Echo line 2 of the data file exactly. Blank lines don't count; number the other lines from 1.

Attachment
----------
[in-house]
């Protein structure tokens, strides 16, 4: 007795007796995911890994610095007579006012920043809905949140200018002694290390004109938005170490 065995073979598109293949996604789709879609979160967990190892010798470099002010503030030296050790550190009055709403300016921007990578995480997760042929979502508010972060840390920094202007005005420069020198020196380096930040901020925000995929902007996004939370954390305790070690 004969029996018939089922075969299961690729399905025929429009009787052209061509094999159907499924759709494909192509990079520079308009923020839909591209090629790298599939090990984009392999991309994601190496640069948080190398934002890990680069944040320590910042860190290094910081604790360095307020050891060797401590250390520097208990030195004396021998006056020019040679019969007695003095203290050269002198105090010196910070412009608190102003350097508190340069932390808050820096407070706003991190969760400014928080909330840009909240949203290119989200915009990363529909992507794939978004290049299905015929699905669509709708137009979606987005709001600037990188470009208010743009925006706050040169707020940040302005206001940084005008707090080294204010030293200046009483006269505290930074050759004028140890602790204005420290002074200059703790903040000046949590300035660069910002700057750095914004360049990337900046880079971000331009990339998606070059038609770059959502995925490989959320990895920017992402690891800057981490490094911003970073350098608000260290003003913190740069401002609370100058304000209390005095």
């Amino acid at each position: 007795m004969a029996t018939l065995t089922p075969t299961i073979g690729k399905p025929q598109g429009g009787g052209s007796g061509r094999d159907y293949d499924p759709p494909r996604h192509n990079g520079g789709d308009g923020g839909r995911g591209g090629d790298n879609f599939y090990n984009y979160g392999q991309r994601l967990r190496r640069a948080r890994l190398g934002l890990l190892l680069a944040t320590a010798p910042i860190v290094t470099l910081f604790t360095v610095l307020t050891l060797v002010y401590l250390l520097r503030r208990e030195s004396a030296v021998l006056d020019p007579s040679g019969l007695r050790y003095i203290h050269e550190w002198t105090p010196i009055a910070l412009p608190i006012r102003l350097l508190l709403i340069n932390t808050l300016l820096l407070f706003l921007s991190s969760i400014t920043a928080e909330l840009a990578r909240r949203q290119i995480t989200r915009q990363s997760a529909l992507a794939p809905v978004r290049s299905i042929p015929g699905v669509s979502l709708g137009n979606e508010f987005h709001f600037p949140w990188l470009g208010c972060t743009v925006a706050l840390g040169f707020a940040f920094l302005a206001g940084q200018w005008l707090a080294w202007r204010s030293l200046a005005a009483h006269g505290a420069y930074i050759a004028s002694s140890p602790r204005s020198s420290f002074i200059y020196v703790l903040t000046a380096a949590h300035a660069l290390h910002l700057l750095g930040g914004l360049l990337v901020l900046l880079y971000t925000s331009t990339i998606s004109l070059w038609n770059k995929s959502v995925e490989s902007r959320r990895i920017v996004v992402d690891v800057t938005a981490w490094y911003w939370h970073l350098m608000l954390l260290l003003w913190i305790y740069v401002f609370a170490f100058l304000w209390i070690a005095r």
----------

């Protein structure tokens, strides 16, 4: 007795007796995911890994610095007579006012920043809905949140200018002694290390004109938005170490 065995073979598109293949996604789709879609979160967990190892010798470099002010503030030296050790550190009055709403300016921007990578995480997760042929979502508010972060840390920094202007005005420069020198020196380096930040901020925000995929902007996004939370954390305790070690 004969029996018939089922075969299961690729399905025929429009009787052209061509094999159907499924759709494909192509990079520079308009923020839909591209090629790298599939090990984009392999991309994601190496640069948080190398934002890990680069944040320590910042860190290094910081604790360095307020050891060797401590250390520097208990030195004396021998006056020019040679019969007695003095203290050269002198105090010196910070412009608190102003350097508190340069932390808050820096407070706003991190969760400014928080909330840009909240949203290119989200915009990363529909992507794939978004290049299905015929699905669509709708137009979606987005709001600037990188470009208010743009925006706050040169707020940040302005206001940084005008707090080294204010030293200046009483006269505290930074050759004028140890602790204005420290002074200059703790903040000046949590300035660069910002700057750095914004360049990337900046880079971000331009990339998606070059038609770059959502995925490989959320990895920017992402690891800057981490490094911003970073350098608000260290003003913190740069401002609370100058304000209390005095």